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Afraid Of My Parents

Published: May 14, 2012
Dear TeenHealthFX,
I'm currently a 14-year-old girl, and I'm afraid of my parents. They yell and scream all the time, and they often blow little things out of proportion and blame me and my siblings for things we never did. They sometimes loose their tempers, and a couple weeks ago my mom lashed out at me and left bruises on my arm and back. My father also can get violent, but he hasn't hit me since I was nine, so I'm not even sure if it's worth mentioning. I feel bad for not being able to protect my siblings, I'm the oldest, I'm supposed to protect them, right? But, the people I'm trying to protect them from are my parents, and that just makes the situation worse... I have also been having severe suicidal thoughts lately, I'm sat in the bathroom with a knife to my wrist daring myself to end it all, but I never could. I was too cowardly. It's not exactly that I want to end my life, but sometimes I just can't seem to see an alternative. It might have to do with the fact that I don't truly open up to people at school, ever. It's almost like a complete fear to open my mouth and speak my opinions. If I do speak to anyone, I can only see how stupid I think I must have sounded. Maybe I stuttered, maybe I laughed oddly, maybe I said the wrong thing, maybe I should have just kept my mouth shut, it eats me up inside. I feel like adding more would just be a waste of time, there are other things bothering me, but I wouldn't want to put too much in this letter. Anyway, most are things I would never tell anyone. I appreciate you taking a look at this letter. Even if I don't get a response, I guess it still helped to tell it to someone. Thanks again.
Signed: Afraid Of My Parents

Dear Afraid Of My Parents,


TeenHealthFX is very sorry to hear that you are living in fear of your parents. Ideally, a person’s home should be a place where they feel loved, comforted, and protected – and unfortunately it sounds like that is not the case for you. It is not your responsibility to keep your siblings safe – that is the job of your parents. And if they are unable to do it (or they are the ones causing the harm), then it is up to other adults in the community to help ensure the safety and well-being of you and your siblings – this is because, as a fourteen year old teenager, this is way too big of a burden for you to bear alone.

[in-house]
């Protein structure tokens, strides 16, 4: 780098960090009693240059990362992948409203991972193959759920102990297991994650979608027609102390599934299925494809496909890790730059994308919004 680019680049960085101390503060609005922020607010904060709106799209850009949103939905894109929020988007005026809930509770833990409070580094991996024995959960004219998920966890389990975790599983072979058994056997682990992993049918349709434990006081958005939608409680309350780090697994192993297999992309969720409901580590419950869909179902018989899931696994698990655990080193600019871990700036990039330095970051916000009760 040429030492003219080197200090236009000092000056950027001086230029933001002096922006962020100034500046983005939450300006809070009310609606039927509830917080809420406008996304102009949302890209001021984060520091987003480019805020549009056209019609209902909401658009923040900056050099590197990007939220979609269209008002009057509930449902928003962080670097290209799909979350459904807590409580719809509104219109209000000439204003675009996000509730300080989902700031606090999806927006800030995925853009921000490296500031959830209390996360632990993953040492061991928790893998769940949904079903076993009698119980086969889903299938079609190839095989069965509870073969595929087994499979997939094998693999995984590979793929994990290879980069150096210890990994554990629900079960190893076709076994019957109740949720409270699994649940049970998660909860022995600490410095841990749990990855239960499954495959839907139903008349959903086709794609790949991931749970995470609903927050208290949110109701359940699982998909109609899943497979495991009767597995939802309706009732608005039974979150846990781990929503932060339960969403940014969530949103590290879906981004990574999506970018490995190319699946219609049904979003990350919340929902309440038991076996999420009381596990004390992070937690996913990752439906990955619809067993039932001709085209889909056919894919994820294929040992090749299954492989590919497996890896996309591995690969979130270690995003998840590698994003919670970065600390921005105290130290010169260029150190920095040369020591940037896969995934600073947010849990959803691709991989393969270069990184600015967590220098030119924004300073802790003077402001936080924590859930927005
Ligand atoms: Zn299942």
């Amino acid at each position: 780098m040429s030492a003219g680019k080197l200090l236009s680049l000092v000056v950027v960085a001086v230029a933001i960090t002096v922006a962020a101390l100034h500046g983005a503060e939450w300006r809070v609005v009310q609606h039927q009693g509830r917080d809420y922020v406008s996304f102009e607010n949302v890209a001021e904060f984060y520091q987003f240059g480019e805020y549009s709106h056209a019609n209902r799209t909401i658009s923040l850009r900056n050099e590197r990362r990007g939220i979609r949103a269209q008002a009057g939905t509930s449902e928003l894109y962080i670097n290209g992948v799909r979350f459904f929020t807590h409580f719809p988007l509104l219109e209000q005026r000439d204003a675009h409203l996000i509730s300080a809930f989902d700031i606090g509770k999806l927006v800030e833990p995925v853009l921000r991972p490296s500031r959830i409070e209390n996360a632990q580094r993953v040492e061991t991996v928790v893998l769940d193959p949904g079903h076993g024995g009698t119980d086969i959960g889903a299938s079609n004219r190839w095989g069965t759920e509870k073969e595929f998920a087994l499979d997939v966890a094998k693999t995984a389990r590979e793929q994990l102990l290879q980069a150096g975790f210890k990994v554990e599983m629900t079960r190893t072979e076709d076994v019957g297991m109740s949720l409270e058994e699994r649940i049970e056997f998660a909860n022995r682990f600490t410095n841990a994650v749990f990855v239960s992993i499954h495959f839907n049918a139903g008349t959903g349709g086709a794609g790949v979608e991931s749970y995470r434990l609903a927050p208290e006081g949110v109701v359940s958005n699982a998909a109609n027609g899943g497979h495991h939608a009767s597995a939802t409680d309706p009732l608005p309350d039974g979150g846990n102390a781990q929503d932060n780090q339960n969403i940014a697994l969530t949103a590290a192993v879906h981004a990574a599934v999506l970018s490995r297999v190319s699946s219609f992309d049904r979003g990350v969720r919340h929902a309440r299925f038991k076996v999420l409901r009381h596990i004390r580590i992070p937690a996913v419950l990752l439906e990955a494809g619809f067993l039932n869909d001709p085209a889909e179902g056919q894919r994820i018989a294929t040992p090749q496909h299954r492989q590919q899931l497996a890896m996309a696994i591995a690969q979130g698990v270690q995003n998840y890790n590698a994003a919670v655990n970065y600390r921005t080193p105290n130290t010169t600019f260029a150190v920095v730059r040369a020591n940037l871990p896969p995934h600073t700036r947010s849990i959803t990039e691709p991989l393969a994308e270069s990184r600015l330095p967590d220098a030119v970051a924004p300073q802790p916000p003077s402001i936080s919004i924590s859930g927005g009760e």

FX thinks that it is very important that you talk to a trusted adult (such as a therapist, school counselor, teacher, your primary care physician, or a neighbor) about what has been happening at home so an adult can intervene in the situation. That adult may need to contact child protective services based on the physical and emotional abuse that is occurring (or you can contact them yourself – see the contact information listed below). A case manager from child protective services can determine whether or not it is safe for you and your siblings to continue living in the home, and they can also mandate counseling for your parents so that they can address their anger and parenting issues. In addition, that case manager can arrange for counseling services for you and your siblings so you can have a supportive adult to turn to as you learn to cope with all that has happened in your home.


FX can understand if you have been feeling suicidal lately, as you are dealing with an abusive situation all on your own. But rather than to contemplate suicide, FX sincerely hopes that you will reach out for help with this situation, as there are adults out there who care and who will want to help. FX also wants you to remember that with the help of the trusted adults around you, things can definitely get better for you and your siblings.


FX also hopes you will not be too hard on yourself about your interactions with others. When you grow up dealing with various kinds of abuse, it can be extremely hard to feel comfortable and safe around others – it can be hard to know how to interact in a healthy and positive way because that hasn’t been role-modeled for you, and it can be hard to trust new people when you have felt so hurt by the people who have been closest to you. This is also an issue that a therapist can be helpful with – so know, too, that this part of your life can also improve with some time and work, as well.


If you live in New Jersey and need to report child abuse, please call 1-800-NJ-ABUSE. Outside of NJ, contact your state child protective services office (you should be able to find these numbers in your phone book or online). You can also contact the Child Abuse Hotline at 1-800-792-8610, 24 hours, 7days a week to report physical or sexual abuse and to get help.


If you live in northern New Jersey and need help finding a therapist you can call the Access Center from Atlantic Behavioral Health at 888-247-1400. Outside of this area you can log onto the US Department of Health and Human Services Substance Abuse and Mental Health Services Administration website for referrals in your area. You can also contact your insurance company to get a list of in-network mental health providers.


If you get to the point that you are seriously considering suicide or are afraid of your impulses then you need to seek help immediately. You can call 911 or go to your nearest hospital emergency room. In northern New Jersey you can also call the crisis hotline from Morristown Memorial hospital at 973-540-0100. Outside this area call the Suicide & Crisis Hotline, 1-800-999-9999, 24 hours, 7 days a week.

Signed: TeenHealthFX